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Please note the Imperial County Public Health Department will be closed to all walk-in services for the public. Department staff will be available to provide assistance by phone to members of the community who have questions related to any of the Department’s essential services.

Phone assistance will be available Monday through Friday from 8:00 am to 12:00 pm and 1:00 pm to 5:00 pm. The office will be closed for lunch from 12:00 pm to 1:00 pm. This shall remain in effect until further notice.

FAQ - Face coverings

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Effective immediately, all residents of and visitors of the Imperial County shall abide by the June 18, 2020 Guidance for the Use of Face Coverings issued by the California Department of Public Health. In light of new data about how COVID-19 spreads, along with evidence of widespread COVID-19 illness in communities across the country, CDC recommends that people wear a cloth face covering to cover their nose and mouth in the community setting. This is to protect people around you if you are infected but do not have symptoms.  

No, there is no fine for using an N-95 that you already have. We do, however, strongly suggest that you do not purchase an N95 if you don't already have one as they are in short supply and are critically needed for our front-line healthcare workers. The face coverings that are being required can be as simple as bandanas, scarves or made at home using different types of fabric. The CDC website has great information on how to make and maintain your own face coverings.

No, masks that have a one-way valve designed for easier breathing (the valves are often a raised plastic disk about the size of a quarter, on the front or side of the mask)  One-way valves allow droplets out of the mask, putting others nearby at risk. 

The order does not require people who are exercising or taking a walk outside alone to wear face coverings, but instead, focuses on when people are in public places where they cannot always remain six feet apart from others.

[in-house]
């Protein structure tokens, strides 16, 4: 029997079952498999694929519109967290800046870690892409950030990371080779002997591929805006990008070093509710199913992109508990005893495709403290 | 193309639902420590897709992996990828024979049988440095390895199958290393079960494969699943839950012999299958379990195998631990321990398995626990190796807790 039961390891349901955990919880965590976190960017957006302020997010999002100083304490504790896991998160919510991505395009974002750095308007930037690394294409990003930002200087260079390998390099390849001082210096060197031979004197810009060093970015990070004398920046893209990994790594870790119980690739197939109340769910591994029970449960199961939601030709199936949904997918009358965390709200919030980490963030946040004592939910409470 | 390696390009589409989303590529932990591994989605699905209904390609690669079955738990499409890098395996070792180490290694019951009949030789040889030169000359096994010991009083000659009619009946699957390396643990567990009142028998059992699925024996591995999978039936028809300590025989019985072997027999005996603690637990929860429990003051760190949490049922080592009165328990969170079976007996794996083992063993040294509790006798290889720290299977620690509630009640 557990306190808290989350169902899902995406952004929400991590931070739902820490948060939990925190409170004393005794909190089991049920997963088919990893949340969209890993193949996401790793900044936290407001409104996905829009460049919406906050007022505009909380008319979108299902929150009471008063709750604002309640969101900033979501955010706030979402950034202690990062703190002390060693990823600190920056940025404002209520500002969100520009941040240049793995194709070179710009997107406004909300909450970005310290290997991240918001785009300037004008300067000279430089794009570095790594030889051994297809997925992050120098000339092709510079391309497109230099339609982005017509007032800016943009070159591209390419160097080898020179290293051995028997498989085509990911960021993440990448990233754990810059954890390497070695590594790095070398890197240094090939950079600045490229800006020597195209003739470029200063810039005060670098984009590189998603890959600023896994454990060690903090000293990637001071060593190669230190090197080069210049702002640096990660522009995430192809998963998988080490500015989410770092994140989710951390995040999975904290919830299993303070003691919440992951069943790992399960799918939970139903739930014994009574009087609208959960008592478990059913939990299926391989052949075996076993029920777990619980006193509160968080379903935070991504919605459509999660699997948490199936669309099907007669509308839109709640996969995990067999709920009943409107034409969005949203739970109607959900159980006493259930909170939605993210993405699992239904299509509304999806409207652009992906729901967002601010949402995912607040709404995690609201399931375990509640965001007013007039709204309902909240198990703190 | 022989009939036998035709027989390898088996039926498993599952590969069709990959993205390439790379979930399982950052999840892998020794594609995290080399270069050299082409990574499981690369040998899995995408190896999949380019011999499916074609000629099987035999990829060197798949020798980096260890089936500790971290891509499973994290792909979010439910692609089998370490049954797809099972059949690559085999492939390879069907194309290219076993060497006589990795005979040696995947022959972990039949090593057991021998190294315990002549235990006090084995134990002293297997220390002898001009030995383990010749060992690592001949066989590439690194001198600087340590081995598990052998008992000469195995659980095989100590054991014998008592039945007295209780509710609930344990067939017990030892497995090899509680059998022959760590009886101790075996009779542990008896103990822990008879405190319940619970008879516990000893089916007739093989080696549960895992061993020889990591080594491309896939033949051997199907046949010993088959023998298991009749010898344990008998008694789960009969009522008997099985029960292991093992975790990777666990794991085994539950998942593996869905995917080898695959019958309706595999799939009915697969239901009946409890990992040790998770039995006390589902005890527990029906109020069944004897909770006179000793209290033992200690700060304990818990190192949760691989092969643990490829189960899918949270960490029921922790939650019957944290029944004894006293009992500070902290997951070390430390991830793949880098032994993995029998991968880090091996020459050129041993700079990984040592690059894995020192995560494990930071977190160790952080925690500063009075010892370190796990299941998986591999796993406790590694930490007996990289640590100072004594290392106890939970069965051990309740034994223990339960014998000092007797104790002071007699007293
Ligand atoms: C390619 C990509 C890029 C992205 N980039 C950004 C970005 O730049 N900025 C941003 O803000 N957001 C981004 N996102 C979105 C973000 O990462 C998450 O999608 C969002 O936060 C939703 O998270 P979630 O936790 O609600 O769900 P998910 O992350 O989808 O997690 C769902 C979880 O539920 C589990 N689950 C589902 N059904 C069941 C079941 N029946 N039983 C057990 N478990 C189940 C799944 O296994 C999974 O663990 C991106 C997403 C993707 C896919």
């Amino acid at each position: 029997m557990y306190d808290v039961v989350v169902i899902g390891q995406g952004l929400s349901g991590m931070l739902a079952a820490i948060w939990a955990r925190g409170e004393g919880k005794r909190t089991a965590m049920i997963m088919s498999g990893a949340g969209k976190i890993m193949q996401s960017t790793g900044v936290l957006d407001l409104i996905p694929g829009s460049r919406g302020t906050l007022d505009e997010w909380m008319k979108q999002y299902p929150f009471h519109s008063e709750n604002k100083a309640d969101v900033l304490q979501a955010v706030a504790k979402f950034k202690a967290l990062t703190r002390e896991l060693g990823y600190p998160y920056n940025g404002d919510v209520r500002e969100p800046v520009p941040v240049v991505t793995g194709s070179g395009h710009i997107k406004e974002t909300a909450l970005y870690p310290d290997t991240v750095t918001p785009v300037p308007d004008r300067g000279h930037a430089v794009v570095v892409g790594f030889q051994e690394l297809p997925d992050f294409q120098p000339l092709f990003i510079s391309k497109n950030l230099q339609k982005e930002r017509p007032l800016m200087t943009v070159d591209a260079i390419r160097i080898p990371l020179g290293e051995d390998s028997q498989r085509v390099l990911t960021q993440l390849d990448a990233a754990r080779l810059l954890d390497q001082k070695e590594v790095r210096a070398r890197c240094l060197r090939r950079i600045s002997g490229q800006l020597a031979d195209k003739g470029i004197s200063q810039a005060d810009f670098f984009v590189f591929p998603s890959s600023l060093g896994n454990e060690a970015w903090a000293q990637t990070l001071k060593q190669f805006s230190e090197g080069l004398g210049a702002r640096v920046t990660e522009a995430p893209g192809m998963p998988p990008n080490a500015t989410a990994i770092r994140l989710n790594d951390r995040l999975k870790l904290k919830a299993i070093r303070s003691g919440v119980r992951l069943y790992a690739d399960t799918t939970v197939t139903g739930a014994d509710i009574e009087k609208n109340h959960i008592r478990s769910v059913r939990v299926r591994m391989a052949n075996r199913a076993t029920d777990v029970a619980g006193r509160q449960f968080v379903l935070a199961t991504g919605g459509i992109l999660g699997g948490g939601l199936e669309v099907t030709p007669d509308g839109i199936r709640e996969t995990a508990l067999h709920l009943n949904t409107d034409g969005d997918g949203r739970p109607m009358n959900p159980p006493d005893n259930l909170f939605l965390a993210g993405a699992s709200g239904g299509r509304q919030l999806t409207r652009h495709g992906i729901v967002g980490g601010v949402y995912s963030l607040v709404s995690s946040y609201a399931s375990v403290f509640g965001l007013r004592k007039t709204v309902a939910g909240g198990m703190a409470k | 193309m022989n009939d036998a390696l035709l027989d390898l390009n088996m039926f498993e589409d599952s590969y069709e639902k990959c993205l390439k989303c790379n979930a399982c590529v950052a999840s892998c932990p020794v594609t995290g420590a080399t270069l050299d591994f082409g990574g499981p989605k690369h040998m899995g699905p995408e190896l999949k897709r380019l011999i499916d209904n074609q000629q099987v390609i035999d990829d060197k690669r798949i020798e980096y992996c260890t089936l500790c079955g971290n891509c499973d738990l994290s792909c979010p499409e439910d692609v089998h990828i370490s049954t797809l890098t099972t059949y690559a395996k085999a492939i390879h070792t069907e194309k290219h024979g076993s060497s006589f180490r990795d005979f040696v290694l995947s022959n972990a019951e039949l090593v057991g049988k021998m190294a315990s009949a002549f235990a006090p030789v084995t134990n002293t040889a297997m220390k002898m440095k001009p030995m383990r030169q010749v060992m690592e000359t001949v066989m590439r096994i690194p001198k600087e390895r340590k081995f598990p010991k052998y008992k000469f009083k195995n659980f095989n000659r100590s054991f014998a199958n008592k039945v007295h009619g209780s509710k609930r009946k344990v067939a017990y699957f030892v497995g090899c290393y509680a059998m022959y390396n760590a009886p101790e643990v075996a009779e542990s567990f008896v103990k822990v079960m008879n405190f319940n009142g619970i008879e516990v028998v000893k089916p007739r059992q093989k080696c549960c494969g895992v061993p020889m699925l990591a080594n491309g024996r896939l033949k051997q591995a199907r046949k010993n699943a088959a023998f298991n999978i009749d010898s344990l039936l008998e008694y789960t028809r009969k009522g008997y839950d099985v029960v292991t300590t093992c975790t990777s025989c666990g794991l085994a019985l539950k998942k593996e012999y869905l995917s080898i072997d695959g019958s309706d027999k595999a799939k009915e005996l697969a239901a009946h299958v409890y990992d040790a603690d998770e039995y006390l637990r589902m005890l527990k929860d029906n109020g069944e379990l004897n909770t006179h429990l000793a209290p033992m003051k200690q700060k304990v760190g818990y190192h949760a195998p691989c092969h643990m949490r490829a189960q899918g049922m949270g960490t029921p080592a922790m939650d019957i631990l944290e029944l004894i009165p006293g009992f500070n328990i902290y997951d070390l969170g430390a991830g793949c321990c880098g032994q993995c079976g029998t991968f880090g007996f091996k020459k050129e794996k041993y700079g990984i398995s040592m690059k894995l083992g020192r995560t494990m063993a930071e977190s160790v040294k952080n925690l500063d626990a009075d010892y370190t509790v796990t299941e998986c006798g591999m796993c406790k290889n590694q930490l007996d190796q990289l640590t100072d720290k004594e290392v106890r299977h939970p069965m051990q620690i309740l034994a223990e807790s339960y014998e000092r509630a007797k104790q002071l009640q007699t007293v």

The order does not require people who are riding in the car with other members of their household to wear a face-covering. The order intends to prevent the spread of illness in public spaces where it is difficult to always remain six feet apart from others.

A cloth face covering should be worn whenever people are leaving their homes or places of shelter, especially in situations where you may be near people. These settings include grocery stores and pharmacies. These face coverings are not a substitute for social distancing, hand washing, or other preventive actions. Cloth face coverings are especially important to wear in public in areas of widespread COVID-19 illness.

Yes. Wearing cloth face coverings is an additional public health measure people should take to reduce the spread of COVID-19. CDC still recommends that you stay at least 6 feet away from other people (social distancing), frequent hand cleaning and other everyday preventive actions. A cloth face covering is not intended to protect the wearer, but it may prevent the spread of virus from the wearer to others. This would be especially important if someone is infected but does not have symptoms. View CDC’s guidance on how to protect yourself.

"Face coverings," as used in the Health Officer Order, include but are not limited to, scarves (dense fabrics without holes), bandanas, neck gaiters, and other coverings that completely cover the nose and mouth, fit snugly but comfortably against the side of the face, can be secured with ties, ear loops, or other fasteners, and allow for breathing without restriction.  Masks that have a one-way valve designed for easier breathing (the valves are often a raised plastic disk about the size of a quarter, on the front or side of the mask). Holes or one-way valves allow droplets out of the mask, putting others nearby at risk.” 

Cloth face coverings should not be placed on young children younger than 2 years of age, anyone who has trouble breathing, or is unconscious, incapacitated or otherwise unable to remove the cover without assistance.

Surgical masks and N95 respirators are in short supply and should be reserved for healthcare workers or other medical first responders, as recommended by CDC guidance.

https://www.cdc.gov/coronavirus/2019-ncov/prevent-getting-sick/cloth-face-cover-faq.html